How does one teach children about tough subjects, such as apartheid and forced removals, and should they even be exposed to these complicated constructs while still so young?
Historian Joline Young believes they should – albeit “gently”.
This is why she has published the first in what she hopes will become a series of history books for children.
Joline, 56, is a secretary, turned historian, turned writer. At the age of 40-something, a visit to a museum started Joline off on a new trajectory.
“Having raised a large family as a young mother, I did secretarial work to help the family make ends meet,” Joline said, but then a fascination with the history of Simon’s Town led Joline on a journey to studenthood in later life.
Joline’s particular interest in Simon’s Town came about after a chance meeting with Patty Davidson, of the Heritage Museum. Patty asked Joline to research the neglected history of her community.
“I just became immersed in this history of Simon’s Town,” she said.
“I felt the pain of the people of Simon’s Town. When I researched slavery, it was like I felt every lash.”
The fascination led Joline to research and write historical articles, published in the Cape Argus, about the forced removals that took place in the area. Later, Joline decided to study history at UCT. She has since completed a Master’s degree in historical studies and now works as a historian and senior researcher for South African History Online (SAHO).
However, in-between all of this Lucy’s Dream was being conceived.
“I believe that one of the reasons our society is so polarised is that we introduce history too late. In writing the story, I was very concerned not to burden a young child, but to very gently introduce a child to this aspect of our history.
“I believe that after having read Lucy’s Dream, when students get to high school and learn more about our history, the story will resonate with them and they will build the context to what was introduced when they were young,” Joline said.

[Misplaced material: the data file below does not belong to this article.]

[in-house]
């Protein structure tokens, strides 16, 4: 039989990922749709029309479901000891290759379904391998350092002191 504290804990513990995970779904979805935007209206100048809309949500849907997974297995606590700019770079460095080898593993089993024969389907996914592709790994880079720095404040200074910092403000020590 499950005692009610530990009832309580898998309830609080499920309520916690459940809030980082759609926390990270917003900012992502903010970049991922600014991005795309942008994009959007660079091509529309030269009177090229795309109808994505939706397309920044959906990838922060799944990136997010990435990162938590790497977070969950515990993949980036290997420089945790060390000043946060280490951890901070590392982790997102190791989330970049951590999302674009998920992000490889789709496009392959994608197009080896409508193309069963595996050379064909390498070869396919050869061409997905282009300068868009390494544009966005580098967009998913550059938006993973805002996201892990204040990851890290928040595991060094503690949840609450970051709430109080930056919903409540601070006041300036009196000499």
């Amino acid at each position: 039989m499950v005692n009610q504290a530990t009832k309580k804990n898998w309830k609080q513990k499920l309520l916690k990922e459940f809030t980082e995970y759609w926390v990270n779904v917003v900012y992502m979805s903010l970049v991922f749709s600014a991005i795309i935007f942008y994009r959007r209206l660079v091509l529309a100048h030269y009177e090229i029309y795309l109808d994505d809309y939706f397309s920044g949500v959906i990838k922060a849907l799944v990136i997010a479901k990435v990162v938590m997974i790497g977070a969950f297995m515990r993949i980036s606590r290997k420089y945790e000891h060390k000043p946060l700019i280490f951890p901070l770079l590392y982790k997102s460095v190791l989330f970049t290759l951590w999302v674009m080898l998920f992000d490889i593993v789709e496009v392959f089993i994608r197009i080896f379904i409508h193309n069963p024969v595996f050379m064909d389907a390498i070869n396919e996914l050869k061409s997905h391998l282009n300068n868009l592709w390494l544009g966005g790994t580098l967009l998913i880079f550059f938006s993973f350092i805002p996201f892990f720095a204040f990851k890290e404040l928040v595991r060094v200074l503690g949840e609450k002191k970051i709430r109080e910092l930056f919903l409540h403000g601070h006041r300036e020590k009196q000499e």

The idea for the book came about when, some years ago, Joline applied for a part-time researcher post. As part of the interview process, she was asked to create a storyboard explain-
ing forced removals to children
at Grade 4 level. Despite the in-
terviewees really liking the
book, Joline didn’t get the job. “Then I thought, ‘This is a really nice
story. I need to write this up as a book’.”
Joline approached her friend, Cameron Cupido, to illustrate the book. “Before I knew it, Cameron had compiled all the illustrations and typeset the book,” said Joline.
Cameron, 26, is completing her Master’s in visual studies. This is the first time that she has collaborated with an author. She said she took the project on because “it’s really important. There’s a huge gap with the youth because they don’t know history,” Cameron said.
Jolineapproachedher employer, Omar Badsha, CEO of SAHO, and he advanced her the funds for the initial print run of 50 self-published books, most of which have already been sold.
Joline, however, hopes a publisher will take the book into its stable, thereby allowing her to continue the planned series. The next book will be about Luyolo Village.
Joline believes understanding the past is important to healing the present. “History does not have to polarise people. In fact through understanding our past, we can build a bridge of understanding that will take us into a more positive and harmonious future,” she said.